The beloved, prolific Binchy's posthumous last novel is classic Binchy (Minding Frankie, 2011, etc.), peeking into the lives of characters from various walks of life brought together at a newly opened inn on the West Coast of Ireland. After 20 years in America and pretending she's been widowed by an American husband she never actually married, Chicky returns to her hometown of Stoneybridge to turn an elderly spinster's run-down cliffside mansion into an inn. To help renovate Stone House, she hires her childhood friend Nuala's son, Rigger, whose history of delinquency has made Nuala desperate to remove him from Dublin, where she's raised him as a single mother. Soon, Rigger is morally reformed and in love. To run the business end, Chicky hires her niece Orla, whose life in London has soured. Together, they get the place ready for the first week of paying guests: 34-year-old nurse Winnie arrives trapped into a vacation with her boyfriend's sophisticated, disapproving mother. A famous American actor takes advantage of a missed flight connection to escape the trappings of stardom for a week. Married doctors come for a respite from their crippling if unwarranted sense of responsibility for the terrible deaths they have witnessed. The heir to a Swedish accounting firm, who has set his father's expectations above his own love of music, comes to Stoneybridge to look up a musician friend. A husband and wife, whose lives together revolve around entering contests, consider their week at Stone House a disappointing consolation prize compared to the trip to Paris they didn't win. A retired girls' school principal receives the Stoneybridge vacation as a retirement gift she refuses to enjoy. And a clairvoyant librarian in love with a married man comes for a week to recover from her broken heart and avoid her second sight. While Binchy's stories are sketchier than usual, perhaps understandably rushed, her fans will find solace as hearts mend and relationships sort themselves out one last time.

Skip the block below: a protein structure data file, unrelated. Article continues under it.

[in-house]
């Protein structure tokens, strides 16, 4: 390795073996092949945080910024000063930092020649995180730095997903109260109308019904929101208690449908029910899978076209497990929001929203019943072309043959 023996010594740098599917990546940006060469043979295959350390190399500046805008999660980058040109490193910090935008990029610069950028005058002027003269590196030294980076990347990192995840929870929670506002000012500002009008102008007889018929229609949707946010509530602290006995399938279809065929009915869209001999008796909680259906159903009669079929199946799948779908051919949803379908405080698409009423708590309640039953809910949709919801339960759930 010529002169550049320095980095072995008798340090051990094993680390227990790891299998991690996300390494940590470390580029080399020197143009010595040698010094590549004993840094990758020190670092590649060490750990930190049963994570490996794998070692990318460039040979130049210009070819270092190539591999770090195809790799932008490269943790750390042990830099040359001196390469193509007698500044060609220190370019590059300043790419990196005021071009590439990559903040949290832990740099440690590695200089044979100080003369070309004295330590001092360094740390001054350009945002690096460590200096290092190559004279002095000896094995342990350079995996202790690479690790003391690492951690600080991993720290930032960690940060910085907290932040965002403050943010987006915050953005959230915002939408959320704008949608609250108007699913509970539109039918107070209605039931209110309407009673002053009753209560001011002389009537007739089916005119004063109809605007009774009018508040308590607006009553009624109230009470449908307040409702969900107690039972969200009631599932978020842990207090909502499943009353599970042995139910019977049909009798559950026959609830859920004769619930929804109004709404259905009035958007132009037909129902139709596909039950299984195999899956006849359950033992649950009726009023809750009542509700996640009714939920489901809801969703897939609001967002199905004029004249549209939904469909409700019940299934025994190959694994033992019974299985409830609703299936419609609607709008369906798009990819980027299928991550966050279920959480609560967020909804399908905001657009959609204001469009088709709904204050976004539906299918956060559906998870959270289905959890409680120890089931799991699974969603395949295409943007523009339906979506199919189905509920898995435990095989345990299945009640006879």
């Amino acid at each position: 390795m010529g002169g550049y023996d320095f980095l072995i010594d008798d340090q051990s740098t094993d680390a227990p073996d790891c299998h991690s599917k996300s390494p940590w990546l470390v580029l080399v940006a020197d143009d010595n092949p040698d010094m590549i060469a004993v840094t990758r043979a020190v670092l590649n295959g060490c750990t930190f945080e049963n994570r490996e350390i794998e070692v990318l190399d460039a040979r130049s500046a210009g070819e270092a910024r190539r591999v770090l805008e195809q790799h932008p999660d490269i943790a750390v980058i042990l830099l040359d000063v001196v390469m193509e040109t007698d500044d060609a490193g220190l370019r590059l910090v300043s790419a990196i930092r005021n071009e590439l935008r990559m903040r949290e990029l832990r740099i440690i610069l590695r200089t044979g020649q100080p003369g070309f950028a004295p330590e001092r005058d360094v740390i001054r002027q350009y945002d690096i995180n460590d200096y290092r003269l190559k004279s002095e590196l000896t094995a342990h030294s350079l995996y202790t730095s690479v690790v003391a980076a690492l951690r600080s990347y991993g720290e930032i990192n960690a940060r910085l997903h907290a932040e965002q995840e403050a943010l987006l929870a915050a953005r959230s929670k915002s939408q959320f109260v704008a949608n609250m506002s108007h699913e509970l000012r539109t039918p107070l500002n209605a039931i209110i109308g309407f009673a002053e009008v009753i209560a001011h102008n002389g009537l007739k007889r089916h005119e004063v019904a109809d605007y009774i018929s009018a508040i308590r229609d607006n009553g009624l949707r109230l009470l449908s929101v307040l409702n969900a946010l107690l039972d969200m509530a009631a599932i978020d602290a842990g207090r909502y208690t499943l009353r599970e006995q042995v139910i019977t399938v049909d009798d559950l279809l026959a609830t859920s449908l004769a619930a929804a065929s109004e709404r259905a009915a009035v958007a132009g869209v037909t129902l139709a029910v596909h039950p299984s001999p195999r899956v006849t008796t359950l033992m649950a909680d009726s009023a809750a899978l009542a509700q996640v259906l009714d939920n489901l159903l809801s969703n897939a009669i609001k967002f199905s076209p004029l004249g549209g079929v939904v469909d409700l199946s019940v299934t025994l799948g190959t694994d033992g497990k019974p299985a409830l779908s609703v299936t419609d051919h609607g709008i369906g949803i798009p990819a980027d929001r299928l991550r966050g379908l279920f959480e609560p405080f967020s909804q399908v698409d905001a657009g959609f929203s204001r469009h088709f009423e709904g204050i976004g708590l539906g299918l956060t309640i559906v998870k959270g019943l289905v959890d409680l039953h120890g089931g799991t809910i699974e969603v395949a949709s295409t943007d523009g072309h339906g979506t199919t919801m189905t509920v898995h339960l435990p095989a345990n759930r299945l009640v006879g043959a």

Product Details